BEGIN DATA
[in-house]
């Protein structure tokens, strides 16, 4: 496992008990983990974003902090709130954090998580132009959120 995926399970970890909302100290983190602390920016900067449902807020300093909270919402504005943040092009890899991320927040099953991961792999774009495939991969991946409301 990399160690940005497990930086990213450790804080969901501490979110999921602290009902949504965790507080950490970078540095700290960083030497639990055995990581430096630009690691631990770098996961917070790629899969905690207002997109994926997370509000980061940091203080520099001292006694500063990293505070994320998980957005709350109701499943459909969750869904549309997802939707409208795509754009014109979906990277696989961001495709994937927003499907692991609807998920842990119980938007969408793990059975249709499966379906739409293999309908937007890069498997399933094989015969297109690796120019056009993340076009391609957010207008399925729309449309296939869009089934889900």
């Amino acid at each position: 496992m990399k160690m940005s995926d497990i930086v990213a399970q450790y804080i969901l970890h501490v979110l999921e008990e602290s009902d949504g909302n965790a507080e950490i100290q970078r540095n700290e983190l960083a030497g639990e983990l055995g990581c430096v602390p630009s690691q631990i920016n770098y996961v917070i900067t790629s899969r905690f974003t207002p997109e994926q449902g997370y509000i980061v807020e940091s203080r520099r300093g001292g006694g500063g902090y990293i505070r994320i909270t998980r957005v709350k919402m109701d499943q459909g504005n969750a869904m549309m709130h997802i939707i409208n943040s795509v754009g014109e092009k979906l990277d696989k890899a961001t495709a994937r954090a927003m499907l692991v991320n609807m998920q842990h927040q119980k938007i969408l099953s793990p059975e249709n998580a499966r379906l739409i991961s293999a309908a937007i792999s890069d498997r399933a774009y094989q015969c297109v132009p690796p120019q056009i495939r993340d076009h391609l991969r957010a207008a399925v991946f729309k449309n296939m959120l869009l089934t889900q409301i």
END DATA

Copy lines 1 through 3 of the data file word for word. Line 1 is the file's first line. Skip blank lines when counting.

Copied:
[in-house]
């Protein structure tokens, strides 16, 4: 496992008990983990974003902090709130954090998580132009959120 995926399970970890909302100290983190602390920016900067449902807020300093909270919402504005943040092009890899991320927040099953991961792999774009495939991969991946409301 990399160690940005497990930086990213450790804080969901501490979110999921602290009902949504965790507080950490970078540095700290960083030497639990055995990581430096630009690691631990770098996961917070790629899969905690207002997109994926997370509000980061940091203080520099001292006694500063990293505070994320998980957005709350109701499943459909969750869904549309997802939707409208795509754009014109979906990277696989961001495709994937927003499907692991609807998920842990119980938007969408793990059975249709499966379906739409293999309908937007890069498997399933094989015969297109690796120019056009993340076009391609957010207008399925729309449309296939869009089934889900």
């Amino acid at each position: 496992m990399k160690m940005s995926d497990i930086v990213a399970q450790y804080i969901l970890h501490v979110l999921e008990e602290s009902d949504g909302n965790a507080e950490i100290q970078r540095n700290e983190l960083a030497g639990e983990l055995g990581c430096v602390p630009s690691q631990i920016n770098y996961v917070i900067t790629s899969r905690f974003t207002p997109e994926q449902g997370y509000i980061v807020e940091s203080r520099r300093g001292g006694g500063g902090y990293i505070r994320i909270t998980r957005v709350k919402m109701d499943q459909g504005n969750a869904m549309m709130h997802i939707i409208n943040s795509v754009g014109e092009k979906l990277d696989k890899a961001t495709a994937r954090a927003m499907l692991v991320n609807m998920q842990h927040q119980k938007i969408l099953s793990p059975e249709n998580a499966r379906l739409i991961s293999a309908a937007i792999s890069d498997r399933a774009y094989q015969c297109v132009p690796p120019q056009i495939r993340d076009h391609l991969r957010a207008a399925v991946f729309k449309n296939m959120l869009l089934t889900q409301i």